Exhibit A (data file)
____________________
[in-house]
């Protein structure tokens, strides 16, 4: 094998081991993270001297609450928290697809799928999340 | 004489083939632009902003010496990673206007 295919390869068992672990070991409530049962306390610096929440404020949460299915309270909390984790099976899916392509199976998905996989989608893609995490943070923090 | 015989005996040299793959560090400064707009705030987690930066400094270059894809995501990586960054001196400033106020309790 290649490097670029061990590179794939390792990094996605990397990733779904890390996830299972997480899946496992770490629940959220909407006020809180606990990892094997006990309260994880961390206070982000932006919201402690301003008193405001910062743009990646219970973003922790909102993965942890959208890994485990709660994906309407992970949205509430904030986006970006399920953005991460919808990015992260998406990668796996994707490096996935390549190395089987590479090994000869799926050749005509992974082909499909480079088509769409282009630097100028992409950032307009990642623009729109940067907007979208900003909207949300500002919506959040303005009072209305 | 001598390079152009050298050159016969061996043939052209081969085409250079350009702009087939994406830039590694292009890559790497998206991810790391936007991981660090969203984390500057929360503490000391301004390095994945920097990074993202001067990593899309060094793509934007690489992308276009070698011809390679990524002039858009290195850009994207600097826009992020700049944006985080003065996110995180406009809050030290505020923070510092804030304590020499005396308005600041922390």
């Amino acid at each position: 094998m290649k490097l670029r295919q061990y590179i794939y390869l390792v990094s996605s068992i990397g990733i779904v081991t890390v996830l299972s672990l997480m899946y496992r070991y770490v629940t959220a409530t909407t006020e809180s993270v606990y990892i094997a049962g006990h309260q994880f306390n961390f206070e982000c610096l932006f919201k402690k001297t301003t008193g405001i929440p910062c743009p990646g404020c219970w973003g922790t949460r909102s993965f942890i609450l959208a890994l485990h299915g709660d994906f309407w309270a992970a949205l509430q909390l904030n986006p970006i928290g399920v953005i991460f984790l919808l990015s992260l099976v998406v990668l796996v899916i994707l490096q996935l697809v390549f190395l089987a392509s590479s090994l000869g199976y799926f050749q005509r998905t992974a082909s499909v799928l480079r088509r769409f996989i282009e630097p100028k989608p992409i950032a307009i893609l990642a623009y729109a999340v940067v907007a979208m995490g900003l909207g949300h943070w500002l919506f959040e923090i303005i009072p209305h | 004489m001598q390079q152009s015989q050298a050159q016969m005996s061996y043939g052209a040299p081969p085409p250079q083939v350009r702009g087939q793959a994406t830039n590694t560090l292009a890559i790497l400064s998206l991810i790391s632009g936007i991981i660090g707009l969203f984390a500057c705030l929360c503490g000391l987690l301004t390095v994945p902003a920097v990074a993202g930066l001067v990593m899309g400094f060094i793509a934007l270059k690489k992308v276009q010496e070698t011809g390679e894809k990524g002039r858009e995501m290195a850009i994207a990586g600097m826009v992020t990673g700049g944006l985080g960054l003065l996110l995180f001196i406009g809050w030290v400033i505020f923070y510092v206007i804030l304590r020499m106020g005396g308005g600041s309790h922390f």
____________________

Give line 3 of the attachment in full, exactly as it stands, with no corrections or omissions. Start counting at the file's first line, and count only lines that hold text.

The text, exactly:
């Amino acid at each position: 094998m290649k490097l670029r295919q061990y590179i794939y390869l390792v990094s996605s068992i990397g990733i779904v081991t890390v996830l299972s672990l997480m899946y496992r070991y770490v629940t959220a409530t909407t006020e809180s993270v606990y990892i094997a049962g006990h309260q994880f306390n961390f206070e982000c610096l932006f919201k402690k001297t301003t008193g405001i929440p910062c743009p990646g404020c219970w973003g922790t949460r909102s993965f942890i609450l959208a890994l485990h299915g709660d994906f309407w309270a992970a949205l509430q909390l904030n986006p970006i928290g399920v953005i991460f984790l919808l990015s992260l099976v998406v990668l796996v899916i994707l490096q996935l697809v390549f190395l089987a392509s590479s090994l000869g199976y799926f050749q005509r998905t992974a082909s499909v799928l480079r088509r769409f996989i282009e630097p100028k989608p992409i950032a307009i893609l990642a623009y729109a999340v940067v907007a979208m995490g900003l909207g949300h943070w500002l919506f959040e923090i303005i009072p209305h | 004489m001598q390079q152009s015989q050298a050159q016969m005996s061996y043939g052209a040299p081969p085409p250079q083939v350009r702009g087939q793959a994406t830039n590694t560090l292009a890559i790497l400064s998206l991810i790391s632009g936007i991981i660090g707009l969203f984390a500057c705030l929360c503490g000391l987690l301004t390095v994945p902003a920097v990074a993202g930066l001067v990593m899309g400094f060094i793509a934007l270059k690489k992308v276009q010496e070698t011809g390679e894809k990524g002039r858009e995501m290195a850009i994207a990586g600097m826009v992020t990673g700049g944006l985080g960054l003065l996110l995180f001196i406009g809050w030290v400033i505020f923070y510092v206007i804030l304590r020499m106020g005396g308005g600041s309790h922390f």